St. Stephen's, Ridgeway, is an historic Episcopal church. Founded in 1839 as a chapel of ease for St. John's Parish, Winnsborough (Fairfield County), it was also known as Cedar Creek Mission. The earliest members of each church had migrated from the Low Country parishes of St. Stephen and St. John, and chose those names for their churches. The Palmer, Thomas and Davis families were the founding members of St. Stephen’s. On September 25, 1839, following the reading of the second lesson in the morning service, the Rev. Cranmore Wallace, “missionary to destitute parts of the Diocese”, baptized five children of the founding families in the Aimwell Presbyterian Meeting House in Ridgeway.
St. Stephen’s continued as a chapel of ease until 1889 when it became a separate parish. Among its earliest rectors was the Rev. William Porcher Dubose, who served from 1865-1868, and who later became Dean of the Theological School at the University of the South, Sewanee, Tennessee.
Built of pine in 1854 in the Carpenter Gothic style, it was one of the many upstate churches designed by the Rev. John Dewitt McCollough, who later became its rector. All interior wood is original heart of pine cut on the Palmer family plantation. The foundation and chimney brick were baked on the Thomas family plantation. Ten acres of land for the church and cemetery were given by the Davis family. The exterior was painted a maroon color. St. Stephen’s was consecrated on August 4, 1854 by the Rt. Rev. Thomas F. Davis. Around 1920, its exterior wood was covered by brick veneer so that it appears today as a brick Gothic Revival style building on the outside while the interior retains its Carpenter Gothic features. A wing was added in the 1940s to create space for a parish hall and Sunday school.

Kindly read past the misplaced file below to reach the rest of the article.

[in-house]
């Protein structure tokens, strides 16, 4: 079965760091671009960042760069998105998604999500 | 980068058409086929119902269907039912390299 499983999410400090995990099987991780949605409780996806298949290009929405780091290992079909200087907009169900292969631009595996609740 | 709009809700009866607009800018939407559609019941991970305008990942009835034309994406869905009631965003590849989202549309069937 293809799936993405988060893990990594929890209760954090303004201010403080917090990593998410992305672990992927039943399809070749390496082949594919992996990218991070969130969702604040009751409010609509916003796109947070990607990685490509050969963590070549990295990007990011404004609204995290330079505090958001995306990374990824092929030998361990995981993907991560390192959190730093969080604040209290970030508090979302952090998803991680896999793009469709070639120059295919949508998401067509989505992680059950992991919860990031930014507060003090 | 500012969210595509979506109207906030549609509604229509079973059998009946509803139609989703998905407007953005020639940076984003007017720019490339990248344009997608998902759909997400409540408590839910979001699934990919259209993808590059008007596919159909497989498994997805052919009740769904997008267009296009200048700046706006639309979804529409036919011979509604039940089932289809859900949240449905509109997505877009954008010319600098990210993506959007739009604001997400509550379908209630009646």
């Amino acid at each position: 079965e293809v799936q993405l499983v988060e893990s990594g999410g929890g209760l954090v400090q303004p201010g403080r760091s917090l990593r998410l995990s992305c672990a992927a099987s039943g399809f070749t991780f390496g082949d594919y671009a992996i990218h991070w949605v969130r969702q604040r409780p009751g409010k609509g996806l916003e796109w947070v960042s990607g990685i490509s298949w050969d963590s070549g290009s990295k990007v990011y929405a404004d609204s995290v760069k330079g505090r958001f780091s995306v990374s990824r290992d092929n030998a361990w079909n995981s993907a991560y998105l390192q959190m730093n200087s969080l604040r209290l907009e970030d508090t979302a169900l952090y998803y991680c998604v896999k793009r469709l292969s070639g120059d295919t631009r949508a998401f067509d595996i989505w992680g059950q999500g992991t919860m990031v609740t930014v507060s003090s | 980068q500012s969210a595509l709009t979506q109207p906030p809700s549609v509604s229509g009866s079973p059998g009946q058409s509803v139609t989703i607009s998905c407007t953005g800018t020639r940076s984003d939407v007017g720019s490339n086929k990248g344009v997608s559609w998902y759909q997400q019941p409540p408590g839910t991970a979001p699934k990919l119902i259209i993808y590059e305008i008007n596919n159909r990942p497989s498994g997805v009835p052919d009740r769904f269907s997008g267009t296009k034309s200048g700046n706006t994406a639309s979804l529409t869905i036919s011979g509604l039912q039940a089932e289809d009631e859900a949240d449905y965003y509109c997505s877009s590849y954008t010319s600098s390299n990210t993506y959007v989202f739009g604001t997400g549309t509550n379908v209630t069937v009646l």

St. Stephen’s is the oldest continuing church building in Ridgeway and the oldest public building in the area, and is described in the National Register nomination form as a gem of modified Gothic Revival architecture. The church features a steep flared gabled roof with a rose window over the double-doored front entrance on the west side, and a steep gabled pavilion with double doors on the south side. The interior wood was given a rare finish, described as a “lost art.” It was stained or painted in natural brown (pine-like) and, while the paint or stain was still wet, rubbed vertically with heavy burlap bagging giving the wood a “natural finish” of wood grain. All pews, walls, ceilings, and groins have the same finish. The sanctuary furnishings are mahogany. The credence shelf and pulpit-lectern were made by the Rt. Rev. Sidney Thomas, direct descendent of one of the founding families and Bishop of the Diocese of South Carolina, 1928-1944.
The triptych windows above the altar were originally frosted glass and later covered, several times, with marbleized and stained glass-like papers. The remaining windows in the church were originally of clear glass and also papered at a later date.
Examples of these materials are found in the various windows throughout St. Stephen’s. A frosted glass pane remains in the sacristy; the window below the Altar Triptych appears to be covered with marbleized paper; and the original windows (at present stored under the Parish Hall) appear to be a combination of clear and papered, at least one of which is papered in a stained glass design. In 1949, stained glass windows designed and made by Payne Studios of Paterson, NJ were installed. All windows are memorials to former members. A “guided tour” of the stained glass windows can be founded on the St. Stephen’s website (www.ststephenssc.org).
There are numerous memorial plaques and tablets on the walls, some white marble, some bronze. Noteworthy is the marble tablet listing the parishioners who served in the Confederate army and navy, and veterans of subsequent wars.
St. Stephen’s, Ridgeway, was listed in the National Register on May 6, 1971.
Children's Chapel - Ages 3-10, Youth and 11-12 Juniors. Instruction using the Collect of the
Day appointed for the Sunday worship service.
An adult study group meets periodically on Tuesday evenings from 6:30 p.m. to 7 p.m. in the parish hall.
- MOSS - Men of St. Stephen's
- ECW - Episcopal Church Women of St. Stephen's